Re: [OPE] Further evidence RE: Marx, slavery and the South

From: Jurriaan Bendien <>
Date: Fri Feb 18 2011 - 17:51:24 EST

The reference I think is to Genovese, The Political Economy of Slavery
(Revised edition, Hanover: Wesleyan University Press, 1989 p. 91f).

There is more recent birdshit research, though. For the history of the
Pacific Guano Company, see:

“The First Green Revolution: Debt Peonage and the Making of the Nitrogen
Fertilizer Trade, 1840-1930” by Edward D. Melillo, Amherst College:

"Guano extraction and nitrate mining were grueling, un-mechanized jobs
located in austere environments. Convincing subsistence farmers to abandon
their agrarian lifestyles and submit to new regimes of capitalist work
discipline was an especially vexing task for corporations that demanded
regimented production schedules without seasonal relief. Instead, employers
turned to debt peonage as a solution to the quandary of labor conscription
in a geopolitical context where slavery was increasingly outlawed. A more
thorough investigation of the relationship between new forms of servitude
that emerged in the Age of Abolition and the concurrent development of a
worldwide fertilizer trade reveals that the changing nature of work is
inextricably intertwined with the work of changing nature."

The guano joke was also used by Marx himself, see Cap. Vol. 1 (Penguin ed.),
p. 348, last paragraph. A NYT article stated:

"More than gold was to California, diamonds to Brazil and the Cape, or silks
to France, commercial fertilizers are to the South. There is nothing to
inspire the poet or fire the imagination of the romancer in so gross and
vulgar an article as superphosphate of lime, ammoniated or non-ammoniated."
(New York Times, 11 October 1881).

On the concentration of slave ownership, via wikipedia I gleaned this

The 1860 US census reported that in the South, a third of households owned
slaves; and half the Confederate soldiers lived in slave-owning households.
However, the owners of 200 slaves or more, representing a small fraction of
1% of all US slaveholders, together owned an estimated 20–30% (800,000 to
1,200,000 slaves) out of the grand total of 4 million slaves in the US in
1860. The largest slaveholder was Joshua John Ward, of Georgetown Carolina,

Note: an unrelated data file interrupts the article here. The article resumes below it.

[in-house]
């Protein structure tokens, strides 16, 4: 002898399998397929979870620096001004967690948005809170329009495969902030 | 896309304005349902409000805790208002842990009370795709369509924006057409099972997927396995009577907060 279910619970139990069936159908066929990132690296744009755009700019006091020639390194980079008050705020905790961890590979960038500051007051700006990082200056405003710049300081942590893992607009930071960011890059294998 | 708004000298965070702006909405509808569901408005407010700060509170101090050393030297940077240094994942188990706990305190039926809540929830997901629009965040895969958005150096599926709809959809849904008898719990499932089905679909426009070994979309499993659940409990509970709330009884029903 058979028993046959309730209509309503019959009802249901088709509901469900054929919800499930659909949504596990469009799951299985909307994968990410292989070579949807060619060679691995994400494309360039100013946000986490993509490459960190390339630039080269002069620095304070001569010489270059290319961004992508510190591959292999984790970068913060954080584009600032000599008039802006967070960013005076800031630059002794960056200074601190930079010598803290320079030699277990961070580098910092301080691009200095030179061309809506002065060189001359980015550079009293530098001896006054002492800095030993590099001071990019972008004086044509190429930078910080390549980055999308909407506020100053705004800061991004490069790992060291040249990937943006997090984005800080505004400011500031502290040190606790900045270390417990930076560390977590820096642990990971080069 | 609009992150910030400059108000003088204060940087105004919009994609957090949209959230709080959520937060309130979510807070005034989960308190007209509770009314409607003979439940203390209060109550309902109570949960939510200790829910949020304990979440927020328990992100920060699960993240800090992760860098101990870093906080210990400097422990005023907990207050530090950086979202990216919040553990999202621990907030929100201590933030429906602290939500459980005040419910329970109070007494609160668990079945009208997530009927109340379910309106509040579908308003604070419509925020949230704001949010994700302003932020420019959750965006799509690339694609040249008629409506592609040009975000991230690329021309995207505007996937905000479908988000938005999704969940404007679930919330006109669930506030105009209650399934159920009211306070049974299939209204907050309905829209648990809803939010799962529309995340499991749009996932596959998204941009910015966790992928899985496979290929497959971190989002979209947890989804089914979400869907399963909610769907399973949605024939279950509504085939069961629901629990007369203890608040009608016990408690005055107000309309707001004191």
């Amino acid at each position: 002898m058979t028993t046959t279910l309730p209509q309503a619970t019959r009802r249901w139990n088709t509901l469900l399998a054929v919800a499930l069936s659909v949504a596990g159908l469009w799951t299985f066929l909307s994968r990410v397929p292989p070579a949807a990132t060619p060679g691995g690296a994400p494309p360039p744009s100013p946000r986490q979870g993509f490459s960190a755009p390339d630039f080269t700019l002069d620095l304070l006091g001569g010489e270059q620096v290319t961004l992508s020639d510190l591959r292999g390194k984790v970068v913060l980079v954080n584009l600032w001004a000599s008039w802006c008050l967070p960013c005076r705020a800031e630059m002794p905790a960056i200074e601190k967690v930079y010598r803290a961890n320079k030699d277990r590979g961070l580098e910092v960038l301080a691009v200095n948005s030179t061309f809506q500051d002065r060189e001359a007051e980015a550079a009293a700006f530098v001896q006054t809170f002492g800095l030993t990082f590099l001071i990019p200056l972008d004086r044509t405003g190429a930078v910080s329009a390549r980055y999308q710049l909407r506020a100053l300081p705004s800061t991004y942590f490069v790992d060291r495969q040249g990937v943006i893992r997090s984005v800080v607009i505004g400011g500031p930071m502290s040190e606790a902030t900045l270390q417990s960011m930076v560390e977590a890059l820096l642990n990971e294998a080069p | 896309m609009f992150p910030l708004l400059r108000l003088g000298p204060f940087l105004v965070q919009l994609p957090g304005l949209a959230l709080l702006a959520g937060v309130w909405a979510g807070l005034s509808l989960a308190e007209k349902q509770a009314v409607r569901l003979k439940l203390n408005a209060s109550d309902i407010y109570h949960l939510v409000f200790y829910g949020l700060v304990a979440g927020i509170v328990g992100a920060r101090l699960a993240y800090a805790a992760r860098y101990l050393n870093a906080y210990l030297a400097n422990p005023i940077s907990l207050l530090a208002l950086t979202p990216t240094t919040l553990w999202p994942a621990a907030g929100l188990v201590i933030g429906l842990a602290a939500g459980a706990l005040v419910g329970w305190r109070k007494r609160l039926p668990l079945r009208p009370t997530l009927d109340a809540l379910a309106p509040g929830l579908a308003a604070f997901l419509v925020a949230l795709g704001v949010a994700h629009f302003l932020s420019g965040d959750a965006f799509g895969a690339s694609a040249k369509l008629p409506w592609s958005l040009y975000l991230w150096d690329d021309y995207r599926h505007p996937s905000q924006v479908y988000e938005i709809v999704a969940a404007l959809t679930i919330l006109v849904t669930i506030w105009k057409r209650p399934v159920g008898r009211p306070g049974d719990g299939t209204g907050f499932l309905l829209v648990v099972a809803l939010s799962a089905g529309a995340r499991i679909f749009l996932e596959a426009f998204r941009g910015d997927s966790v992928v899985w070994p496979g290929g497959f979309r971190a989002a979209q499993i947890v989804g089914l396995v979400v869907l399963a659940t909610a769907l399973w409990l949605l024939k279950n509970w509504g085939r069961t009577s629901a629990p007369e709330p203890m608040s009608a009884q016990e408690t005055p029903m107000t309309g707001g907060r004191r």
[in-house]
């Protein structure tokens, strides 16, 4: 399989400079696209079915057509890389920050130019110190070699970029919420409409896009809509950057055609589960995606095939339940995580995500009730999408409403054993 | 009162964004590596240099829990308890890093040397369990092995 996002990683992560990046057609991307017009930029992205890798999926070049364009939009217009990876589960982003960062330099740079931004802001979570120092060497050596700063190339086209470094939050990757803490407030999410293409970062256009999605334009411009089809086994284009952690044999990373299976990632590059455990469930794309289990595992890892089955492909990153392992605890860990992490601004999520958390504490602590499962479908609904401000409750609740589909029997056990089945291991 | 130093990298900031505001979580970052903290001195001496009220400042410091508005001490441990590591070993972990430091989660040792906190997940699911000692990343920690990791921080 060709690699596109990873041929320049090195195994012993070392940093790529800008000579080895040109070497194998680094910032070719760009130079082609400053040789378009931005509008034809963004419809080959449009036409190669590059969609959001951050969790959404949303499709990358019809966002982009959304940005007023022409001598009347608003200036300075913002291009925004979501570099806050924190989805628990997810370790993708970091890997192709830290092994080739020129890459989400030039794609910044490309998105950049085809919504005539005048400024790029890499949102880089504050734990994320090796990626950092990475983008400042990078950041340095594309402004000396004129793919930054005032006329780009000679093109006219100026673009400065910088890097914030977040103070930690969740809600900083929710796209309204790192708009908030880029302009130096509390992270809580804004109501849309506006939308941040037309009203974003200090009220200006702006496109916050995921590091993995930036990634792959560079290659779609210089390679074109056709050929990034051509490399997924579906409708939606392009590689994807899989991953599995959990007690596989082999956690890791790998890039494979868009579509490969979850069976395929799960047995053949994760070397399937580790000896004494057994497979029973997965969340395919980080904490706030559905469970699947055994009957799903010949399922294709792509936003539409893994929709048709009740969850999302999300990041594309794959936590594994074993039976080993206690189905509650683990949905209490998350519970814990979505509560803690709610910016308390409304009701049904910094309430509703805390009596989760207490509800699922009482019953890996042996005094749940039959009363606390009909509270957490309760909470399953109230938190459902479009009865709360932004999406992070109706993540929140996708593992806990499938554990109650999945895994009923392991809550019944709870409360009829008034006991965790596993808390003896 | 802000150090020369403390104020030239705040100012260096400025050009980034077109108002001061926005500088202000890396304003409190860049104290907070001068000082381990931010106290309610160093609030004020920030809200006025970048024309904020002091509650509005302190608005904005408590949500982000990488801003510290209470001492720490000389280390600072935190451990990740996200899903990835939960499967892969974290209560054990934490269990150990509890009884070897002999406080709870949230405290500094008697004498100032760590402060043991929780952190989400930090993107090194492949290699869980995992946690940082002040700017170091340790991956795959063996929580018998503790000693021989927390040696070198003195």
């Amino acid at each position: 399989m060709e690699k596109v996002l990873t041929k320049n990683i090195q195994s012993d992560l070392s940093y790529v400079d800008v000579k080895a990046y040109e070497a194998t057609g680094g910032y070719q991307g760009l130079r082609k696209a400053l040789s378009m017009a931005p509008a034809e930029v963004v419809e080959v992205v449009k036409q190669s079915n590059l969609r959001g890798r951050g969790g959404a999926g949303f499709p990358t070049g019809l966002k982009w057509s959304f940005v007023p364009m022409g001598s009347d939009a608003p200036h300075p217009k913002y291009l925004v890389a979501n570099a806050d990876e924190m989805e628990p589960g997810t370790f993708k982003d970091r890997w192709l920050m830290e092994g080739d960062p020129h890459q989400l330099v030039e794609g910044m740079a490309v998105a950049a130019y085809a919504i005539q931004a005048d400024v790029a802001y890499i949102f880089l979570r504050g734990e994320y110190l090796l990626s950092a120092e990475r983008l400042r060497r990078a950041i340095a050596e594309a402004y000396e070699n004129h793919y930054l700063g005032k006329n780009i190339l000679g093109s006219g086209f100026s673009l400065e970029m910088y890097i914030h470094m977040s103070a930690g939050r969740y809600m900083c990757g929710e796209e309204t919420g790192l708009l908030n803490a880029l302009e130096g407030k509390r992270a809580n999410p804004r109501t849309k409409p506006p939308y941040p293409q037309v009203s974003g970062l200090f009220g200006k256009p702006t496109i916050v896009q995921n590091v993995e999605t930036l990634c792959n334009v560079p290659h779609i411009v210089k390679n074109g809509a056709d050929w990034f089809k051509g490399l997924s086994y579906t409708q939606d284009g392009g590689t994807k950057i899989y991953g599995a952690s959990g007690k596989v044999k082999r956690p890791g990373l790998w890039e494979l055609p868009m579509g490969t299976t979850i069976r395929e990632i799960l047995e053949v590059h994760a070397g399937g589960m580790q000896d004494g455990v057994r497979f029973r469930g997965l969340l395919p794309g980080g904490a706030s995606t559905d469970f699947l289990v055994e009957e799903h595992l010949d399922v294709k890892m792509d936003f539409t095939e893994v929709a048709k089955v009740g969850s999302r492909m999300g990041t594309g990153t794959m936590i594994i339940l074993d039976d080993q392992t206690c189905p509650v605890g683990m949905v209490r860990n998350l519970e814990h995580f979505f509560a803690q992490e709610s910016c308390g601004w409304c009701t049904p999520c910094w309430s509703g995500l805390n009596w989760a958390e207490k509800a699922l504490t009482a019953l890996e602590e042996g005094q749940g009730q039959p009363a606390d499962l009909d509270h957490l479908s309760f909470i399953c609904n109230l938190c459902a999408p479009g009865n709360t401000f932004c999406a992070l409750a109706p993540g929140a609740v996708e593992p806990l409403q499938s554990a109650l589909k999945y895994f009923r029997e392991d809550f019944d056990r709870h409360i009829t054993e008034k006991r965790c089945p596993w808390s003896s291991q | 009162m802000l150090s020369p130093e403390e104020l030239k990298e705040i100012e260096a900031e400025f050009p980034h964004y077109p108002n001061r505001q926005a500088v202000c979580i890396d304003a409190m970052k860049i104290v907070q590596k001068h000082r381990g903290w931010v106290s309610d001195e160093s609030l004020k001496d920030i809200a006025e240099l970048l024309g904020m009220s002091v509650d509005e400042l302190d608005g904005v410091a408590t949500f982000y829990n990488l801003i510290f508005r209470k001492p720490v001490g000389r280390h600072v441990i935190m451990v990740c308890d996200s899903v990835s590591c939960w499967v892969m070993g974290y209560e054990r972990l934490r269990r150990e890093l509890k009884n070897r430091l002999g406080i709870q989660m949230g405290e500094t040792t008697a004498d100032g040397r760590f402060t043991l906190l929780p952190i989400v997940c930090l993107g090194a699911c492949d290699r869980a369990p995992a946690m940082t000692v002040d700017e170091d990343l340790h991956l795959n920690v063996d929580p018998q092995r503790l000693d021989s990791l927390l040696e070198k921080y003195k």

who in 1850 held 1,092 slaves, and whose heirs in 1860 held 1,130 or 1,131
slaves – he was dubbed "the king of the rice planters" (see ).

According to Gavin Wright ("Economic democracy and the concentration of
agricultural wealth in the Cotton South 1850-1860", in: Agricultural
History, vol. 44, 1970, pp. 63-85), the top decile of households in the
Cotton South during the 1850s owned about half of all the asset wealth in
this region. This estimate is cited in James A. Henretta, The origins of
American capitalism: Collected Essays. Northeastern Uni Press, 1991, p. 82
note 15. (Google books).

How about cotton prices? "Prices rose sharply in 1849 and 1850 but dropped
in 1851, though not as low as previously. Throughout the remainder of the
1850s prices rose. (...) By 1860, cotton ruled the South, which annually
exported two-thirds of the world supply of the "white gold." Cotton ruled
the West and Midwest because each year these sections sold $30 million worth
of food supplies to Southern cotton producers. Cotton ruled the Northeast
because the domestic textile industry there produced $100 million worth of
cloth each year. In addition, the North sold to the cotton-growing South
more than $150 million worth of manufactured goods every year, and Northern
ships transported cotton and cotton products worldwide."

Rosa Luxemburg stated (In: What is Economics? Pioneer Publishers 1954,
reprinted as Young Socialist Publication 1968, section IV, p. 39) "The
collosal expansion of the slave trade and of slave labour in the South of
the North American Union engendered a crusade of the Northern States against
these un-Christian abominations." Luxemburg described how the effect of
civil war on cotton production reverberated around the world, affecting the
cotton and textile industry everywhere.


----- Original Message -----
From: "Paul Cockshott" <>
To: "Outline on Political Economy mailing list" <>
Sent: Friday, February 18, 2011 9:41 PM
Subject: Re: [OPE] Further evidence RE: Marx, slavery and the South

Dredging my memory 30 years back, I can not remember who argued this,
whether it was Genovese or somebody else perhaps Hindess and Hirst, that the
soil exhaustion was overcome by the import of Chilean Guano.

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Received on Fri Feb 18 17:52:25 2011

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